In FIG. 2 there is illustrated essentially the same imaging member as described with reference to FIG. 1, with the exception that the aryl amine hole transport layer is situated between the supporting substrate and the photoconductive layer. More specifically, there is illustrated in FIG. 2 a photoresponsive imaging member comprised of a supporting substrate 15, a aryl amine hole transport layer 17 with hole transporting molecules 19 dispersed in an inert resinous binder composition 20, and a photoconductive layer 23 comprised of an unsymmetrical squaraine compound of the present invention 25, optionally dispersed in a resinous binder composition 27.

Illustrated in FIG. 3 is an improved photoresponsive imaging member of the present invention comprised of a supporting substrate 31, a hole blocking metal oxide, or a hole blocking silane layer 33; and an optional adhesive layer 35, a charge carrier inorganic photogenerating layer 36, an organic photoconductive layer 39 comprised of an unsymmetrical squaraine compound of the present invention 40; and capable of enhancing or reducing the intrinsic properties of the photogenerating layer 36 in the infrared or invisible range of the spectrum; and a charge carrier aryl amine hole transport layer 41 with aryl amine hole transporting molecules 43 dispersed in an inactive resinous binder 45.

There is illustrated in FIG. 4 essentially the same imaging member as described with reference to FIG. 3 with the exception that the photoconductive layer with the unsymmetrical squaraine compound is situated between the inorganic photogenerating layer and the supporting substrate. More specifically, the photoconductive layer in the FIG. 4 embodiment is specifically situated between the optional adhesive layer 35 and the inorganic photogenerating layer 36.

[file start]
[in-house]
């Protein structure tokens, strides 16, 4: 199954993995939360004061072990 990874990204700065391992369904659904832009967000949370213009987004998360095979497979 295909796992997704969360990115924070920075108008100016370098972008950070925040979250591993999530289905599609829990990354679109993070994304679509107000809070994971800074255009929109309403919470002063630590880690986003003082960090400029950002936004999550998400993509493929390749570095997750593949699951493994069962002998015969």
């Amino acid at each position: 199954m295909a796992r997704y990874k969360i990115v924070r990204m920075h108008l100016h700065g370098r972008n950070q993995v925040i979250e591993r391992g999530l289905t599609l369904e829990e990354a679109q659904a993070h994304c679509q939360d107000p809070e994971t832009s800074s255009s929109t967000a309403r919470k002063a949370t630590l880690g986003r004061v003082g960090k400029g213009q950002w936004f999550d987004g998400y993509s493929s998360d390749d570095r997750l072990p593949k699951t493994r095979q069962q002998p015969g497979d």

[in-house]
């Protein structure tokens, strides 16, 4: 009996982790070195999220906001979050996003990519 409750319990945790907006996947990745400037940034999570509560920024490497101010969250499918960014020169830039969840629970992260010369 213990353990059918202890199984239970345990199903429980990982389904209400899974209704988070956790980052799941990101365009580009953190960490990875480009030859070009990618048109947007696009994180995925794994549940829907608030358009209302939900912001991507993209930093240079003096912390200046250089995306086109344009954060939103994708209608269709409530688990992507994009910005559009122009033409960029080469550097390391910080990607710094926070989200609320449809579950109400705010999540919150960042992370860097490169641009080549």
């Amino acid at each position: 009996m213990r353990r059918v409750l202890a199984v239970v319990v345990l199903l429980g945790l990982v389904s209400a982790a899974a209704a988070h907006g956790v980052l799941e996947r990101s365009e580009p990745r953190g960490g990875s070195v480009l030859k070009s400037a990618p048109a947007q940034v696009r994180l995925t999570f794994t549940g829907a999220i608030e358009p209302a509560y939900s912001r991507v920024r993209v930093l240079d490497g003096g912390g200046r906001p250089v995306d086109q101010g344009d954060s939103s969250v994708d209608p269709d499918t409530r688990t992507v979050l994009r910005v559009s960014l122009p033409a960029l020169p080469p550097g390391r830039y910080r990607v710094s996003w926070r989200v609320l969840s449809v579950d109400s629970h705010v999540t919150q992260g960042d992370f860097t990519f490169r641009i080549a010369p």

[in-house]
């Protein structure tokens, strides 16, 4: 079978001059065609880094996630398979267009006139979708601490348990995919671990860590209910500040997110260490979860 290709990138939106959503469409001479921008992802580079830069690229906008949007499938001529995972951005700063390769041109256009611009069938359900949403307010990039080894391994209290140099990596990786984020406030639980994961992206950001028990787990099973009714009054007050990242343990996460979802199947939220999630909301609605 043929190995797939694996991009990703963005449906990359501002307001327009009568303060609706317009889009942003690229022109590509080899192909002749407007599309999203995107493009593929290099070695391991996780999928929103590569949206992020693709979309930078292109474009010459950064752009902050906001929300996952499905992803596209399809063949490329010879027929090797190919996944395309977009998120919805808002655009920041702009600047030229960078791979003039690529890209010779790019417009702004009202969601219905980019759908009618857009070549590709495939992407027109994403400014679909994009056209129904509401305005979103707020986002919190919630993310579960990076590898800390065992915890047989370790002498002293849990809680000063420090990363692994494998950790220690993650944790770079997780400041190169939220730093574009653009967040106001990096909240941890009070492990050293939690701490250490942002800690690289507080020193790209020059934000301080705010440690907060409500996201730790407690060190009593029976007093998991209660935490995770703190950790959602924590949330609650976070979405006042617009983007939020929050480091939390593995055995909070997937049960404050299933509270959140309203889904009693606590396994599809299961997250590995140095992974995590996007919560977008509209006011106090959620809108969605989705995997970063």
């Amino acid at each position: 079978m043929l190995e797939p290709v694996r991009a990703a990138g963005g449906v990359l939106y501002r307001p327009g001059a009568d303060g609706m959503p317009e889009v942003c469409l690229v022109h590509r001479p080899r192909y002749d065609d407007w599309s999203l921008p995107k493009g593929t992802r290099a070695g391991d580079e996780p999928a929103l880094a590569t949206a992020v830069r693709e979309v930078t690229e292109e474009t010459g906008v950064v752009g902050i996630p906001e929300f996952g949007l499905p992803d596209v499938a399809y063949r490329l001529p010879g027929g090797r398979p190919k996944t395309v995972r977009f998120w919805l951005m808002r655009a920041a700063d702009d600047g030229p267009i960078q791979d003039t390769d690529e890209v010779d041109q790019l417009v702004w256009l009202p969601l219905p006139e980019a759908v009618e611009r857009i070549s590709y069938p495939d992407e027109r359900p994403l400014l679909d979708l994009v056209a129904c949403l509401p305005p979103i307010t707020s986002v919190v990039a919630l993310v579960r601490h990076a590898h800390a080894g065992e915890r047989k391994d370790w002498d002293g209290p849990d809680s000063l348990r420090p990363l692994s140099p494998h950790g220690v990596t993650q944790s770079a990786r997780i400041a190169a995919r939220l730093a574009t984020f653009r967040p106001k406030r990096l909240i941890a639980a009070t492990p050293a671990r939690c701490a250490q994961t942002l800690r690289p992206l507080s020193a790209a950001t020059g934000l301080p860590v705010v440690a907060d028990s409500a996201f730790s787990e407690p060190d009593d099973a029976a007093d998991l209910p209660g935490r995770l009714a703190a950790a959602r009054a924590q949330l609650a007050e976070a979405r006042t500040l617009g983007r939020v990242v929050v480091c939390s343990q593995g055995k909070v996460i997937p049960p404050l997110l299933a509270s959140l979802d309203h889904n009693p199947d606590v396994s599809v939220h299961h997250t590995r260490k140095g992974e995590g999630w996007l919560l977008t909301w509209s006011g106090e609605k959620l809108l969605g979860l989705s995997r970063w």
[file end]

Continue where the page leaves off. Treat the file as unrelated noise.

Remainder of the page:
Illustrated in FIG. 5 is a further photoresponsive imaging member of the present invention wherein the supporting substrate 52 is comprised of Mylar in a thickness of 3 mils (75 microns) containing a layer of 20 percent transmissive aluminum in a thickness of about 100 Angstroms, 0.01 micron; a metal oxide layer 54 comprised of aluminum oxide in a thickness of about 20 Angstroms; or a silane 0.1 micron in thickness; a polyester adhesive layer 56 commercially available from E. I. Dupont as 49,000 polyester, this layer being of a thickness of 0.5 micron; inorganic photogenerating layer 58 of a thickness of about 2.0 microns and comprised of 10 volume percent of Na2 SeO3 and Na2 CO3 doped trigonal selenium dispersed in a polyvinylcarbazole binder, 90 volume percent, a photoconductive layer 61 in a thickness of about 0.5 micron, and comprised of 30 volume percent of an unsymmetrical squaraine compound of the present invention dispersed in the resinous binder Formvar®, commercially available from Monsanto Chemical Company, 70 volume percent; and a hole transport layer 63 in a thickness of about 25 microns, comprised of 50 weight percent of N,N'-diphenyl-N,N'-bis(3-methylphenyl)-[1,1'-biphenyl]-4,4'-diamine dispersed in a polycarbonate resinous binder, 50 percent by weight.

With further reference to the Figures, the substrate layers may be opaque or substantially transparent, and can comprise any suitable material having the requisite mechanical properties. Thus, the substrate may comprise a layer of insulating material such as an inorganic or organic polymeric material, including Mylar a commercially available polymer; a layer of an organic or inorganic material having a semiconductive surface layer such as indium tin oxide, or aluminum arranged thereon, or a conductive material such as, for example, aluminum, chromium, nickel, brass or the like. The substrate may be flexible or rigid and many have a number of many different configurations, such as, for example a plate, a cylindrical drum, a scroll, an endless flexible belt and the like. Preferably, the substrate is in the form of an endless flexible belt. In some situations, it may be desirable to coat on the back of the substrate, particularly when the substrate is an organic polymeric material, an anticurl layer, such as for example polycarbonate materials commercially available as Makrolon.